I Creating a fair playing field for an odd number of players

twoski

Hello guys, i have a unique problem to solve.

Let's imagine you're playing a board game similar to Risk. The game can be played by anywhere from 2 to 22 players, and the game board will be resized accordingly based on the number of players. The board also wraps, so edge provinces connect to the province on the opposite end. This game also has one additional concept: For each player that is in the game, the game board has an additional resource province. These provinces need to be equidistant to all nearby players (for the purposes of fairness). If necessary, the board can have more resource provinces than the number of players, as long as the distribution is fair. The board should also be as close to square as possible. Rectangles are okay, as long as they are not too long and skinny.

Typically, the game board will have 16 provinces per player. For example, here's a drawing of a 4 player game board.

If we divided this into quarters, all 4 quarters would be the same. The green spots denote player starts, the pink spots denote the resource locations. Note that the resources are always placed equidistant from all players, and all players are placed equidistant to other players and resources. In short, this can be considered a fair layout since every player has the exact same starting conditions.

Now, what if we had 5 players? This makes it more difficult to create a similar layout. Fortunately with a little thinking, i came up with:

It's not ideal... There are 6 resource provinces for 5 players, and we had to bend the 16 provinces per player rule to accommodate 5 players. Still, it is pretty close to being fair. Every player has 2 resource provinces within 2 moves from their start position. The reality is that we need to bend the rules for cases such as this. As long as there are roughly 16 provinces per player, and at least 1 available resource province for each player, it is fine.

I have managed to solve this problem for the simple cases, but i am left with difficult cases now: 7, 10, 11, 13, 14, 17, 18, 19, 21, 22

It's worth mentioning again that we want to avoid layouts that are too rectangular. For 10 players, it is tempting to make make a layout consisting of 2 rows of 5 players. Unfortunately this layout is too rectangular, we want our map to be as square as possible.

If anyone could help me come up with layouts for the difficult cases i would be most grateful!

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jedishrfu

Mentor
A humorous answer would be to make one player the referree.

Perhaps you could treat the odd player as an alternate with some strategy as to who gets that player. One example would be to give it to the losing player when he has lost more than x points. It would make the game tougher to play but not too tough.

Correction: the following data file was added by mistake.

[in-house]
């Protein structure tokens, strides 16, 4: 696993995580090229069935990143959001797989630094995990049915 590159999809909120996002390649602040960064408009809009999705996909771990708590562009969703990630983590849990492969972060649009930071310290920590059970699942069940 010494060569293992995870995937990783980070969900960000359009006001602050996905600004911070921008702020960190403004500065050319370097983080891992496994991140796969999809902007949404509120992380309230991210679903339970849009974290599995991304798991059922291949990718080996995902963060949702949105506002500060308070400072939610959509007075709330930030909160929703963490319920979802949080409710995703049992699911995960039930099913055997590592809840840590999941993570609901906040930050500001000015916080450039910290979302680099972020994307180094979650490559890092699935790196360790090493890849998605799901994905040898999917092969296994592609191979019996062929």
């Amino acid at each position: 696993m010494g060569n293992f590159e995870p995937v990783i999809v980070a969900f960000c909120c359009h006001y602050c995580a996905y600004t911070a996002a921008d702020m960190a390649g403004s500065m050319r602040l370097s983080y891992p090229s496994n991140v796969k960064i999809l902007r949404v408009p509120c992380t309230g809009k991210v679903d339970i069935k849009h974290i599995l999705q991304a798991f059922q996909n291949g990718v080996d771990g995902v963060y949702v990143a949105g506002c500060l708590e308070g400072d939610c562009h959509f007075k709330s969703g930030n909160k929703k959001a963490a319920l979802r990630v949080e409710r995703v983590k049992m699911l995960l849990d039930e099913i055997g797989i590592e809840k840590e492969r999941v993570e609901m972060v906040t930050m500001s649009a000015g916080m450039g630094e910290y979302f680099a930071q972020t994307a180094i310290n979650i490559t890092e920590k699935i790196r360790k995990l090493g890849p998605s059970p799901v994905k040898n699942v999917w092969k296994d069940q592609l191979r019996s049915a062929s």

We had a similar real world example when my kids played soccer. I was a new coach and some of my players didn’t show up for a game so we were down three players. The other coach graciously loaned us three of his top players and we had a wild game. I think the other coach saw that it would be good for his team to play a challenging game and his three players to my team tipped the scales just right.

twoski

Well, unfortunately there's a lack of knowledge as to which player is being placed at which location. For all intents and purposes, it's considered random assignment. So we need to always account for all players and ensure they all have a fair start, which makes it difficult.

After much grumbling and head scratching i came up with a potential solution for 7 players.

Pink is the player starts, yellow is the resource provinces, cyan is just to help me denote the immediate provinces around players.

With this layout, you can see that 2 of the 7 players are slightly more boxed in.... But there's not much we can do about that. Again we've ensured all players have 2 resource provinces nearby. In this layout, there are about 20 provinces per player. But that's a secondary concern, as long as the layout treats each player more or less the same i am happy.

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twoski

And here is a potential 10 player layout. Not sure if the resource positions are totally fair though.

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jedishrfu

Mentor
If each nearest player can access the resource in the same number of steps doesn’t that make it fair?

twoski

I'm more concerned with players being able to steal other player's resources. For example, the 2 middle guys will have a more aggressive situation since their resources are pretty close together and thus, those provinces will be high value to them. Other guys might have an easier time since their resources are less contested.

mfb

Mentor
Let’s say the first player out of n starts at (0,0), an arbitrary choice. You can get a perfectly even distribution if there is a vector (r,s) such that n*(r,s) is identical to (0,0) modulo the board size in x and y, respectively. Player k is at place k*(r,s). This only works if the board size is a divisor of the number of players. Bad luck with prime numbers. 7x7 gives 7 provinces per player, 7x14 gives 14, 14x14 gives 28. Resources can have the same pattern with a constant offset.

If you want different board sizes you'll need some compromise. Follow the pattern with non-integer r,s and round, for example.

Examples:

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